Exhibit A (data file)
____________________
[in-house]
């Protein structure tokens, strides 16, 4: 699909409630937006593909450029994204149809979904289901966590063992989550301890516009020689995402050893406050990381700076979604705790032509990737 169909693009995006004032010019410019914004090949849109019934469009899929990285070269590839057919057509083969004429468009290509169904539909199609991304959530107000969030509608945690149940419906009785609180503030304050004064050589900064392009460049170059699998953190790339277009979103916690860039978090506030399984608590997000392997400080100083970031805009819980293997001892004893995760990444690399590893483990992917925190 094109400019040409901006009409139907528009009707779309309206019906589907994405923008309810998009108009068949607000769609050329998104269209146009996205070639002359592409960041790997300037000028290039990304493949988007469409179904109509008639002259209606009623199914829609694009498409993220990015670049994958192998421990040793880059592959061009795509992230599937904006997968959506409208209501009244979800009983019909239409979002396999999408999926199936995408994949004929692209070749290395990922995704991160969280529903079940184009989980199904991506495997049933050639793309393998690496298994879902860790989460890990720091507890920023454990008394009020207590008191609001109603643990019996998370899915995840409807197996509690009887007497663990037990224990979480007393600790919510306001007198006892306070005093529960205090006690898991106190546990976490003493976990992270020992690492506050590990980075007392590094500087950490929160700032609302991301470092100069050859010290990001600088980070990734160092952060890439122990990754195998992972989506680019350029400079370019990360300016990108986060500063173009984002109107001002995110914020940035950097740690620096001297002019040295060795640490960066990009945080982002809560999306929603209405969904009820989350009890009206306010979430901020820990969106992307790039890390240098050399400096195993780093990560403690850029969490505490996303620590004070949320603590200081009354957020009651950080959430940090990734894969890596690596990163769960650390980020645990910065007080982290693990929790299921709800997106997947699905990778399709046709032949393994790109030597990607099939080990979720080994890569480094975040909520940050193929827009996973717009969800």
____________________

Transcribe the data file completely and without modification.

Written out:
[in-house]
């Protein structure tokens, strides 16, 4: 699909409630937006593909450029994204149809979904289901966590063992989550301890516009020689995402050893406050990381700076979604705790032509990737 169909693009995006004032010019410019914004090949849109019934469009899929990285070269590839057919057509083969004429468009290509169904539909199609991304959530107000969030509608945690149940419906009785609180503030304050004064050589900064392009460049170059699998953190790339277009979103916690860039978090506030399984608590997000392997400080100083970031805009819980293997001892004893995760990444690399590893483990992917925190 094109400019040409901006009409139907528009009707779309309206019906589907994405923008309810998009108009068949607000769609050329998104269209146009996205070639002359592409960041790997300037000028290039990304493949988007469409179904109509008639002259209606009623199914829609694009498409993220990015670049994958192998421990040793880059592959061009795509992230599937904006997968959506409208209501009244979800009983019909239409979002396999999408999926199936995408994949004929692209070749290395990922995704991160969280529903079940184009989980199904991506495997049933050639793309393998690496298994879902860790989460890990720091507890920023454990008394009020207590008191609001109603643990019996998370899915995840409807197996509690009887007497663990037990224990979480007393600790919510306001007198006892306070005093529960205090006690898991106190546990976490003493976990992270020992690492506050590990980075007392590094500087950490929160700032609302991301470092100069050859010290990001600088980070990734160092952060890439122990990754195998992972989506680019350029400079370019990360300016990108986060500063173009984002109107001002995110914020940035950097740690620096001297002019040295060795640490960066990009945080982002809560999306929603209405969904009820989350009890009206306010979430901020820990969106992307790039890390240098050399400096195993780093990560403690850029969490505490996303620590004070949320603590200081009354957020009651950080959430940090990734894969890596690596990163769960650390980020645990910065007080982290693990929790299921709800997106997947699905990778399709046709032949393994790109030597990607099939080990979720080994890569480094975040909520940050193929827009996973717009969800």